County Recorder. Soldier's Discharge Records contain honorable discharges from service showing name and address of soldier, rank, date of birth, and last duty assignment. These records may also contain transcripts of Squirrel Hunters' Discharges. (This was the nickname given to the men who answered the call the defend the city of Cincinnati in 1862.) Soldiers' Grave Records include the soldier's name, branch of service, birth, and death dates, and place of burial.
Board of County Commissioners. Indigent Soldier Burial Records contain reports of the burial of indigent veterans showing decedent, company, regiment, and branch of service, date of death and burial, undertaker, place of burial, and date payment approved. These records may also be found in the County Auditor's office.
The Soldiers' Relief Commission (now Veterans' Assistance) was created in 1886 to provide for the relief of indigent servicemen and the indigent widows and children of deceased veterans. Records such as Burial and Headstone Applications, Burial Records, Grave Marker Records, Minutes, and other relief records may be found in this office. Relief records prior to the creation of the commission may be found at the Township Trustees or City Council Office.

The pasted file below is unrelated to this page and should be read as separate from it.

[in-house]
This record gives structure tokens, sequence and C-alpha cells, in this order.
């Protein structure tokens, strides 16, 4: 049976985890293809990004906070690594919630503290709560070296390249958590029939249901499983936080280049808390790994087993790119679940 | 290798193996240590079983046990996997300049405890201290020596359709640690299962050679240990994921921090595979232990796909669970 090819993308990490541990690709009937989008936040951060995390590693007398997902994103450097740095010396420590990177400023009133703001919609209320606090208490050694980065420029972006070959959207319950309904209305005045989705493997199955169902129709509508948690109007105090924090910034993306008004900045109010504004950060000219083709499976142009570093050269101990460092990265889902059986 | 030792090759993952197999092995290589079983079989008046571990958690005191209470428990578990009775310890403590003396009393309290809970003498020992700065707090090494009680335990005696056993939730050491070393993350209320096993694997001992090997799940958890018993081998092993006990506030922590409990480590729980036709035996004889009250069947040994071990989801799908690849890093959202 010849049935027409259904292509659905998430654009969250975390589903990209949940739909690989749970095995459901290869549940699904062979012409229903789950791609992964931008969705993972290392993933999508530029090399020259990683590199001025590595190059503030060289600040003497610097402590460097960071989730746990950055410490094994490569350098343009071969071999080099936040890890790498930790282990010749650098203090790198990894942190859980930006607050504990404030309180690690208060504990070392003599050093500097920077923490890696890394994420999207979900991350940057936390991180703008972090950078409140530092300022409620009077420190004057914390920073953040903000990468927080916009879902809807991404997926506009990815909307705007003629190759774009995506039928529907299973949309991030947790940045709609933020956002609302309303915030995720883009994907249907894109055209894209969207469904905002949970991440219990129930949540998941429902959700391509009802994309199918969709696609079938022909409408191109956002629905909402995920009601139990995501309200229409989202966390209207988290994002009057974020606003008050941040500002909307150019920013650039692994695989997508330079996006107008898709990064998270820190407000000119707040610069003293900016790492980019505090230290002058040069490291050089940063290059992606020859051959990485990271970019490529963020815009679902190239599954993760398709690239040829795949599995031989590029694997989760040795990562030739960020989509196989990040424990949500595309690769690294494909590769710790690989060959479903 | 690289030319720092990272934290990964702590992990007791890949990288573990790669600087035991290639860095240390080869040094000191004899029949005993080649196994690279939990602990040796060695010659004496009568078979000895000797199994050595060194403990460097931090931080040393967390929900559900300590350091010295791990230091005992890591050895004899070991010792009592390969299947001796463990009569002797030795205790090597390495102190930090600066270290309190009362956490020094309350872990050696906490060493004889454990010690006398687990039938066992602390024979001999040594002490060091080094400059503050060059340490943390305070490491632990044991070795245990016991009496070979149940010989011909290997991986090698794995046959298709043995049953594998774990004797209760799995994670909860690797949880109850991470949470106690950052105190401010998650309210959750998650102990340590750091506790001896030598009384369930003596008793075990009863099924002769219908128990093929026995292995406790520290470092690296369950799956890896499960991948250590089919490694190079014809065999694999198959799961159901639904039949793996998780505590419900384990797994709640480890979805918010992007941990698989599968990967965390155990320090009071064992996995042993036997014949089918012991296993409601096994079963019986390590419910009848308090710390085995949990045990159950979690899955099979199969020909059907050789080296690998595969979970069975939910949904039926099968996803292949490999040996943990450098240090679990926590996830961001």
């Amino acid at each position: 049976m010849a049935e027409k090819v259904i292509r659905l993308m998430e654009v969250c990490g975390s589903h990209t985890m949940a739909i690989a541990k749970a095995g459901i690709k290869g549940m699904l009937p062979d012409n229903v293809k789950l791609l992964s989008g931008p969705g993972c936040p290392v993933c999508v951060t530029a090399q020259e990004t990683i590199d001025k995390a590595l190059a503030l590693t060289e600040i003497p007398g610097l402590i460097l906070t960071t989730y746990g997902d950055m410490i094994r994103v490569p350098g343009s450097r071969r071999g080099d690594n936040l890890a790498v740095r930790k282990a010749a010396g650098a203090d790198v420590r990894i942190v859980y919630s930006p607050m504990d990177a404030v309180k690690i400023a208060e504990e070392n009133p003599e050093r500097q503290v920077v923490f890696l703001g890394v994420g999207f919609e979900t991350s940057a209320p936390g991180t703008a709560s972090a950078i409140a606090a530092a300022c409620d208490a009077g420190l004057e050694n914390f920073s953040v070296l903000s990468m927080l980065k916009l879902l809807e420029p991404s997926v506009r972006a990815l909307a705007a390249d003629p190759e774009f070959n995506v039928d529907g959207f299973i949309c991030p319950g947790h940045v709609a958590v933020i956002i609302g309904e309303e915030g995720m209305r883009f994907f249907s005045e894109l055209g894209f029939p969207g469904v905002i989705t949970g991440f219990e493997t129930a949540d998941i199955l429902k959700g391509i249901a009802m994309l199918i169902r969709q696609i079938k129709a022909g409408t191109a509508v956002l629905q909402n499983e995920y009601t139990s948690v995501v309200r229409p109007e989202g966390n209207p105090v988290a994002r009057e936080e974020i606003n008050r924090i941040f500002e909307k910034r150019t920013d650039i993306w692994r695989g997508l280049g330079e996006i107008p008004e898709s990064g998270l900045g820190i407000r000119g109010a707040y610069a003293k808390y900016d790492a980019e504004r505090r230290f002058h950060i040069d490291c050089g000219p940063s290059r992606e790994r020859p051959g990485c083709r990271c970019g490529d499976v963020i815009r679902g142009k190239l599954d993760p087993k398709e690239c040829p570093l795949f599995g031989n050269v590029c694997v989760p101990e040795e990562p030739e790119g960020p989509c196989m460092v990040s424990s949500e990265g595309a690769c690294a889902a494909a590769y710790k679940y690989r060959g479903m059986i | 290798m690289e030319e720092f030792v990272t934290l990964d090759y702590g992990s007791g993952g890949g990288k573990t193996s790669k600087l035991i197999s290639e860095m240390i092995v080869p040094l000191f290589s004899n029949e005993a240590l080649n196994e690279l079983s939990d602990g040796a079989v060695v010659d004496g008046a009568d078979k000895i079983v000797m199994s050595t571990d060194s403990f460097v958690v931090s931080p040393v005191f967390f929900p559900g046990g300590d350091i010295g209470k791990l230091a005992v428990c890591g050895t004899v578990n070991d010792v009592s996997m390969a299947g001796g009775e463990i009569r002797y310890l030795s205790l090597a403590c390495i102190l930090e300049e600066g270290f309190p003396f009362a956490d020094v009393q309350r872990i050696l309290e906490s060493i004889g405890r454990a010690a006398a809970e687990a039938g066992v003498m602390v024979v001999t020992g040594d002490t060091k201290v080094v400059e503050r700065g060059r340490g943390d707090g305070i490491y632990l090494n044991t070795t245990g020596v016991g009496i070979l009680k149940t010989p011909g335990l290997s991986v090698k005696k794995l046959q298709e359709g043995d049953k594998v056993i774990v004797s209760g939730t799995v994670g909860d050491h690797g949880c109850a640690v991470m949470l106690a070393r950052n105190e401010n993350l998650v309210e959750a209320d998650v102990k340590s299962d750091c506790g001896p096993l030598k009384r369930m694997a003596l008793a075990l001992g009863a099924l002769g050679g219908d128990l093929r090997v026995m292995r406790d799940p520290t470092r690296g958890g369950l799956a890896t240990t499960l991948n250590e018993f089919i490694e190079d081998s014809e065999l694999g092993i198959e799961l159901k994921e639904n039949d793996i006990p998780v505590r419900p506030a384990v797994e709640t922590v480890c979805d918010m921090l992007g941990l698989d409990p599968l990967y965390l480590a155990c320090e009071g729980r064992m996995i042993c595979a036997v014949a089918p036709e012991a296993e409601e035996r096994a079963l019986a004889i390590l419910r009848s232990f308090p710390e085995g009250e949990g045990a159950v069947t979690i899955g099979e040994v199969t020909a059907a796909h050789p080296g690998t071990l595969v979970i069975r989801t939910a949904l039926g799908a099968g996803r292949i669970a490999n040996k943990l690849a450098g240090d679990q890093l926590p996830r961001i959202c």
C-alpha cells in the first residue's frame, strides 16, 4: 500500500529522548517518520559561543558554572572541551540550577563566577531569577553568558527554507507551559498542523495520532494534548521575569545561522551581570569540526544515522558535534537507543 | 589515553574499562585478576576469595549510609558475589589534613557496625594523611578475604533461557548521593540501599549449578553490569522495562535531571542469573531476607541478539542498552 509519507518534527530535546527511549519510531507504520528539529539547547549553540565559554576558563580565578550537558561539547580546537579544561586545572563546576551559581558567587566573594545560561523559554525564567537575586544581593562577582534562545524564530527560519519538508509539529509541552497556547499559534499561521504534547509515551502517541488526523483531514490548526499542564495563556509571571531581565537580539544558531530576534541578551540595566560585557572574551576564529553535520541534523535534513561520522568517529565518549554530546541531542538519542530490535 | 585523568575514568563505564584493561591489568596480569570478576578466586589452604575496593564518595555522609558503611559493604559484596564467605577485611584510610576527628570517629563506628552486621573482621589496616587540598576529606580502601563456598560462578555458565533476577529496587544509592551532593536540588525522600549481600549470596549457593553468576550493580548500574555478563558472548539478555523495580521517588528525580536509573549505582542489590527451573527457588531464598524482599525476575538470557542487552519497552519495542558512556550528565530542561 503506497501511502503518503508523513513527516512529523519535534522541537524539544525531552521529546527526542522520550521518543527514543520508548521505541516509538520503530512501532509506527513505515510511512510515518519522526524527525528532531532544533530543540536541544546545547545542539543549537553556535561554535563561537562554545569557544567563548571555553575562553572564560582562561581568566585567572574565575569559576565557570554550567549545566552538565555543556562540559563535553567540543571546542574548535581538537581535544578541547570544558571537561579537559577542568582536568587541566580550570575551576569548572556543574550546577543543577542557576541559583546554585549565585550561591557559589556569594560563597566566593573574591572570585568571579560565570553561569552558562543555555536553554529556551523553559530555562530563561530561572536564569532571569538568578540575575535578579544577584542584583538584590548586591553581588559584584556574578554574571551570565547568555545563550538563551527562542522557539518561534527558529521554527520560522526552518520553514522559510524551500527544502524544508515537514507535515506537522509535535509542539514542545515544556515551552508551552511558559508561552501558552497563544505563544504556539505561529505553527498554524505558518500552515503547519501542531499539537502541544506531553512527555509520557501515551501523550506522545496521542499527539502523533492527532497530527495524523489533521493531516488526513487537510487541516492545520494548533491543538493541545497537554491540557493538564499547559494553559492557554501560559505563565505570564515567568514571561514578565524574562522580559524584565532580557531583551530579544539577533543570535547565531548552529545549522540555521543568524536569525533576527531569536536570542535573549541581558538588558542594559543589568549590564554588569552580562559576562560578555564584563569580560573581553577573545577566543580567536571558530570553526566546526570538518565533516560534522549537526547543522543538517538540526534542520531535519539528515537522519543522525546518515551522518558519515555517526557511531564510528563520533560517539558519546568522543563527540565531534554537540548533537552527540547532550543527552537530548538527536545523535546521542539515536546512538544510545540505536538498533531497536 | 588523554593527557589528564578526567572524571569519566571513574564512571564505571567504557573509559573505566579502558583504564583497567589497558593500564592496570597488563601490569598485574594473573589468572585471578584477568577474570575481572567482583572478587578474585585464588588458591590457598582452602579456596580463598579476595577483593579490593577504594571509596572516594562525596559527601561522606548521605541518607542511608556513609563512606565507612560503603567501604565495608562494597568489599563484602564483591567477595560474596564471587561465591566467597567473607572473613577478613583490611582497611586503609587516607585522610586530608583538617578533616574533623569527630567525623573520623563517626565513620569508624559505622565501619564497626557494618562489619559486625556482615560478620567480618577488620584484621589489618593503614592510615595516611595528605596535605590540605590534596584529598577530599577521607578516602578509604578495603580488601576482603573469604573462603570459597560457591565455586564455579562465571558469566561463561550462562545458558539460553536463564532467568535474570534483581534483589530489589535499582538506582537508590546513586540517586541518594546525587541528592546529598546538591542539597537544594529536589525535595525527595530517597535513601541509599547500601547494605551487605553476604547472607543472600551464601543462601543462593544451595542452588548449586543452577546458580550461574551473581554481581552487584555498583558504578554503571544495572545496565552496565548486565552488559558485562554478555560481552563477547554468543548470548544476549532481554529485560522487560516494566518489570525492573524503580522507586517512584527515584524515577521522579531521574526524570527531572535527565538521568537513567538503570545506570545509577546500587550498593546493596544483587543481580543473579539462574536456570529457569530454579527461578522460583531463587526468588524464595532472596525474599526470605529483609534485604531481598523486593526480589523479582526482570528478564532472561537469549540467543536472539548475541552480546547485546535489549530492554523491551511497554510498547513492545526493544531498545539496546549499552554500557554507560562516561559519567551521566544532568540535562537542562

Those who are researching the children of Civil War casualties may examine the records of the County Children's Home (now Children's Services Board). In 1866 the Ohio General Assembly, in response to a dramatic increase of homeless children following the Civil War, authorized boards of county commissioners to construct orphans' asylums or other facilities and to levy taxes to pay for them. Children's Homes accepted children who were orphaned, abandoned, neglected, inadequately provided for by the parents, or placed in the home by the juvenile court. Admittance Records and Registers, Case Files, and Minutes are just a few of the many valuable records.